March 2012

March 27, 2012

6 March – I’m not familiar with Laura Marling, despite her being very popular with the media, but my friend has a spare ticket so I agree to go along and see her at the Leeds O2 Academy.
The audience clearly love her but, while she’s not unpleasant, I find her unremarkable. To my ears she sounds too much like other female singers, particular Joni Mitchell, and I feel she needs to forge a more distinctive style.
One  thing she does do with which I agree whole heartedly, she refuses to play an encore. She says they are an affectation and she’s right.

18 March – As our belated Christmas present from Laura and Brian the GLW and I join them to see The Civil Wars at Leeds Metropolitan University. The show has been moved from the original venue The Wardrobe due to ticket demand and with good reason. The place is packed!
Their sound is just their gorgeous harmonies,underpinned by John Paul White’s guitar. They are fine songwriters and perform most of their debut album Barton Hollow. In addition they perform excellent covers of Portishead’s Sour Times, Michael Jackson’s Billie Jean, slowed down to a soulful shuffle, and Leonards Cohen’s Dance Me to The End Of Love.
There are echoes of other Americana artists, particularly Chatham County Line, but unlike Laura Marling they bring something of themselves.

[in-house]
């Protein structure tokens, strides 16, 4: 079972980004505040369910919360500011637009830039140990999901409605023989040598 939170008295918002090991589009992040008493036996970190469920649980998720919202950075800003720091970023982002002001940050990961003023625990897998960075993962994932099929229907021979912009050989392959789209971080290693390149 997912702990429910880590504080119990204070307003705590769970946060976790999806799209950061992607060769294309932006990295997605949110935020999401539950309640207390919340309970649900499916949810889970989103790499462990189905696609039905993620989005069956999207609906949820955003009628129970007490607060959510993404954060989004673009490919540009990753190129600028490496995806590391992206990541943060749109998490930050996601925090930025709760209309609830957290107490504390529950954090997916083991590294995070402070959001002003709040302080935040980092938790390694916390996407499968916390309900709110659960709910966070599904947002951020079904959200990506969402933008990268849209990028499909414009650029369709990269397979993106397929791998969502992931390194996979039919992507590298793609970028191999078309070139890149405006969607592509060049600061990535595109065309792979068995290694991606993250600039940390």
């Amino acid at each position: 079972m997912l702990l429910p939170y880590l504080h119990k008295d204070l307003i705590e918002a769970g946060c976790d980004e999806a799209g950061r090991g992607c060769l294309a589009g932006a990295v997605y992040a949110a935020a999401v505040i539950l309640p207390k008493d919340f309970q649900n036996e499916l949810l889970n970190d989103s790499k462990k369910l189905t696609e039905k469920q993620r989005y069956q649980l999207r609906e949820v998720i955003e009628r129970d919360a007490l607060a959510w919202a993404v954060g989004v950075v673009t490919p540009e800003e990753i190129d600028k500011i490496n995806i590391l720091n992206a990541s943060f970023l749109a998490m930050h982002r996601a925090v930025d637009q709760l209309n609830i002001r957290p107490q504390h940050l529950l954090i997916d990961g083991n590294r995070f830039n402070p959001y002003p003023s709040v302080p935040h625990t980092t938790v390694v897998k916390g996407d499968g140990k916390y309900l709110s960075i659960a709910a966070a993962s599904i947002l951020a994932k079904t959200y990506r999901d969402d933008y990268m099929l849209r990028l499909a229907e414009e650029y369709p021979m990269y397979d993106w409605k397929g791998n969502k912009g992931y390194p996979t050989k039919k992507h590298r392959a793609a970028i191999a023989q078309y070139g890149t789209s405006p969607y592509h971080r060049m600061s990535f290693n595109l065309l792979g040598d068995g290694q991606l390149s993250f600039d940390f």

August 2010

November 8, 2010

The 31 August is my birthday and wedding anniversary and so my GLW agrees that we can make a trip to Sheffield to see Simone Felice.

The Rude Shipyard in Sheffield is an interesting venue, a first floor room above a cafe in a converted end-terrace house. So it’s small. Very small. The capacity is around forty people and, as we’ve got there early, we’re near the front and no more than about six feet away from Simone. It’s a rare opportunity to see such a talented performer in such intimate surroundings.

A collection of The Duke & The King tracks, one or two Felice Brothers songs and fine covers of the Neil Young classic Helpless, Tom Waits Ol’ 55 and a snatch of Free Fallin’ by Tom Petty.

An excellent show, a sense of which can be gained from the live CD Live From A Lonely Place available from his website.


Kris Kristofferson – Manchester, 31 July 2010

August 24, 2010

Kris Kristofferson is a legend and tonight he’s playing The Bridgewater Hall. As a songwriter he’s written some classics; Help Me Make It Through The Night, Me And Bobby McGee, Sunday Mornin’ Comin’ Down, Loving Her Was Easier (Than Anything I’ll Ever Do Again) and For The Good Times. And the audience love him so why do I leave feeling disappointed?

Well, I enjoyed the classics as well as anyone but the rest of the evening is strangely lacking. The show is one paced and, frankly, in my view the voice has gone! At 74 and after almost a lifetime in music and films Kris must have a fund of stories second to none, so why not share them and inject some pace?

All in all, a disappointment.


The Handsome Family – Leeds, 28 July 2010

August 24, 2010

The Handsome Family are a band I’ve always thought I should like so when they play at The Hyde Picture House, promoted by the excellent Hee-Haw Sessions, I decide to take the plunge.